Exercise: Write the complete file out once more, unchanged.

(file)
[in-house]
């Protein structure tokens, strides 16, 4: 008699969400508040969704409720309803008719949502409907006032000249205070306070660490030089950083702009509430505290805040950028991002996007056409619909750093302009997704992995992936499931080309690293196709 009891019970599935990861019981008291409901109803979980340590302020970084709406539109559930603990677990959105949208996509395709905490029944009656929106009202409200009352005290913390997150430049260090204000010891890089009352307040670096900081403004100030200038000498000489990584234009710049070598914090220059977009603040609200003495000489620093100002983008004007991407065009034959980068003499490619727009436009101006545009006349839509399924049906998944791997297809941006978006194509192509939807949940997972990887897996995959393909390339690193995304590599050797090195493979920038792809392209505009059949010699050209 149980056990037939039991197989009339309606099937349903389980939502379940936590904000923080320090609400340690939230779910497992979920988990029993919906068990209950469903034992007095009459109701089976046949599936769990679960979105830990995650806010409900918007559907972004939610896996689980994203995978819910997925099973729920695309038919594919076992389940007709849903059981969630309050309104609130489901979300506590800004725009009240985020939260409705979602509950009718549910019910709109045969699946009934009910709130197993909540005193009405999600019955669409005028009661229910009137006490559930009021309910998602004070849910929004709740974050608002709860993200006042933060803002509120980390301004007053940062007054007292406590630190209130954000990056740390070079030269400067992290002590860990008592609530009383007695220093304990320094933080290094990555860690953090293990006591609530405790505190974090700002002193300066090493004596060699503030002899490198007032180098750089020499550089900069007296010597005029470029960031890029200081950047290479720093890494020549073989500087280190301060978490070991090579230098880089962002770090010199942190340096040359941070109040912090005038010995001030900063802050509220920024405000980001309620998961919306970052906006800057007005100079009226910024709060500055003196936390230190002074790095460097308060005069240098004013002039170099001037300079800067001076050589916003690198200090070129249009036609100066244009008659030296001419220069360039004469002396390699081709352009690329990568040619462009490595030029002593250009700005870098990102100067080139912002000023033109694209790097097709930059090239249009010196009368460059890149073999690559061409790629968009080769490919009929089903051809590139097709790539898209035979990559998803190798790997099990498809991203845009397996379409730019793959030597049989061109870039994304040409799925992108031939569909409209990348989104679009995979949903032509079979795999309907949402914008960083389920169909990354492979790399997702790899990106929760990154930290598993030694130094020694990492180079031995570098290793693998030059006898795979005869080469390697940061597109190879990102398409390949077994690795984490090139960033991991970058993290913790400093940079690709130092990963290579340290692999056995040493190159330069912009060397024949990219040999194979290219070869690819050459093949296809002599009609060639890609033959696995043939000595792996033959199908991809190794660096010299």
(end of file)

[in-house]
């Protein structure tokens, strides 16, 4: 008699969400508040969704409720309803008719949502409907006032000249205070306070660490030089950083702009509430505290805040950028991002996007056409619909750093302009997704992995992936499931080309690293196709 009891019970599935990861019981008291409901109803979980340590302020970084709406539109559930603990677990959105949208996509395709905490029944009656929106009202409200009352005290913390997150430049260090204000010891890089009352307040670096900081403004100030200038000498000489990584234009710049070598914090220059977009603040609200003495000489620093100002983008004007991407065009034959980068003499490619727009436009101006545009006349839509399924049906998944791997297809941006978006194509192509939807949940997972990887897996995959393909390339690193995304590599050797090195493979920038792809392209505009059949010699050209 149980056990037939039991197989009339309606099937349903389980939502379940936590904000923080320090609400340690939230779910497992979920988990029993919906068990209950469903034992007095009459109701089976046949599936769990679960979105830990995650806010409900918007559907972004939610896996689980994203995978819910997925099973729920695309038919594919076992389940007709849903059981969630309050309104609130489901979300506590800004725009009240985020939260409705979602509950009718549910019910709109045969699946009934009910709130197993909540005193009405999600019955669409005028009661229910009137006490559930009021309910998602004070849910929004709740974050608002709860993200006042933060803002509120980390301004007053940062007054007292406590630190209130954000990056740390070079030269400067992290002590860990008592609530009383007695220093304990320094933080290094990555860690953090293990006591609530405790505190974090700002002193300066090493004596060699503030002899490198007032180098750089020499550089900069007296010597005029470029960031890029200081950047290479720093890494020549073989500087280190301060978490070991090579230098880089962002770090010199942190340096040359941070109040912090005038010995001030900063802050509220920024405000980001309620998961919306970052906006800057007005100079009226910024709060500055003196936390230190002074790095460097308060005069240098004013002039170099001037300079800067001076050589916003690198200090070129249009036609100066244009008659030296001419220069360039004469002396390699081709352009690329990568040619462009490595030029002593250009700005870098990102100067080139912002000023033109694209790097097709930059090239249009010196009368460059890149073999690559061409790629968009080769490919009929089903051809590139097709790539898209035979990559998803190798790997099990498809991203845009397996379409730019793959030597049989061109870039994304040409799925992108031939569909409209990348989104679009995979949903032509079979795999309907949402914008960083389920169909990354492979790399997702790899990106929760990154930290598993030694130094020694990492180079031995570098290793693998030059006898795979005869080469390697940061597109190879990102398409390949077994690795984490090139960033991991970058993290913790400093940079690709130092990963290579340290692999056995040493190159330069912009060397024949990219040999194979290219070869690819050459093949296809002599009609060639890609033959696995043939000595792996033959199908991809190794660096010299």